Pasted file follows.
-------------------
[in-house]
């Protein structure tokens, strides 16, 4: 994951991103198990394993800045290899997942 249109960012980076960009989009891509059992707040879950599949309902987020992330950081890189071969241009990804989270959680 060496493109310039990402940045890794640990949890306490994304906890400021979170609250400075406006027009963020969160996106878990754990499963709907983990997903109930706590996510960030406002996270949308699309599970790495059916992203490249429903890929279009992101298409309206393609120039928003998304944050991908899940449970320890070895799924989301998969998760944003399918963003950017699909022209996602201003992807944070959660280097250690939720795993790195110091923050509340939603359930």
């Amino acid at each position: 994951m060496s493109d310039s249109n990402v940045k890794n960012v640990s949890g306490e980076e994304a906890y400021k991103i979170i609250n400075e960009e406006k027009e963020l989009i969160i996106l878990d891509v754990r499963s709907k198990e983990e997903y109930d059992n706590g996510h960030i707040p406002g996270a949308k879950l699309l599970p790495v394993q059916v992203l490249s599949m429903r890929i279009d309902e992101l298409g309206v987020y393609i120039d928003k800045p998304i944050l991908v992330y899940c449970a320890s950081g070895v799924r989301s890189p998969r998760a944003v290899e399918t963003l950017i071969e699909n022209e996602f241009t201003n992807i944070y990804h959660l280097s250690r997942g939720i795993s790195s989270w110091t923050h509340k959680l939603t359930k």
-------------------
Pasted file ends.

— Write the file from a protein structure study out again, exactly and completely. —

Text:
[in-house]
């Protein structure tokens, strides 16, 4: 994951991103198990394993800045290899997942 249109960012980076960009989009891509059992707040879950599949309902987020992330950081890189071969241009990804989270959680 060496493109310039990402940045890794640990949890306490994304906890400021979170609250400075406006027009963020969160996106878990754990499963709907983990997903109930706590996510960030406002996270949308699309599970790495059916992203490249429903890929279009992101298409309206393609120039928003998304944050991908899940449970320890070895799924989301998969998760944003399918963003950017699909022209996602201003992807944070959660280097250690939720795993790195110091923050509340939603359930």
């Amino acid at each position: 994951m060496s493109d310039s249109n990402v940045k890794n960012v640990s949890g306490e980076e994304a906890y400021k991103i979170i609250n400075e960009e406006k027009e963020l989009i969160i996106l878990d891509v754990r499963s709907k198990e983990e997903y109930d059992n706590g996510h960030i707040p406002g996270a949308k879950l699309l599970p790495v394993q059916v992203l490249s599949m429903r890929i279009d309902e992101l298409g309206v987020y393609i120039d928003k800045p998304i944050l991908v992330y899940c449970a320890s950081g070895v799924r989301s890189p998969r998760a944003v290899e399918t963003l950017i071969e699909n022209e996602f241009t201003n992807i944070y990804h959660l280097s250690r997942g939720i795993s790195s989270w110091t923050h509340k959680l939603t359930k």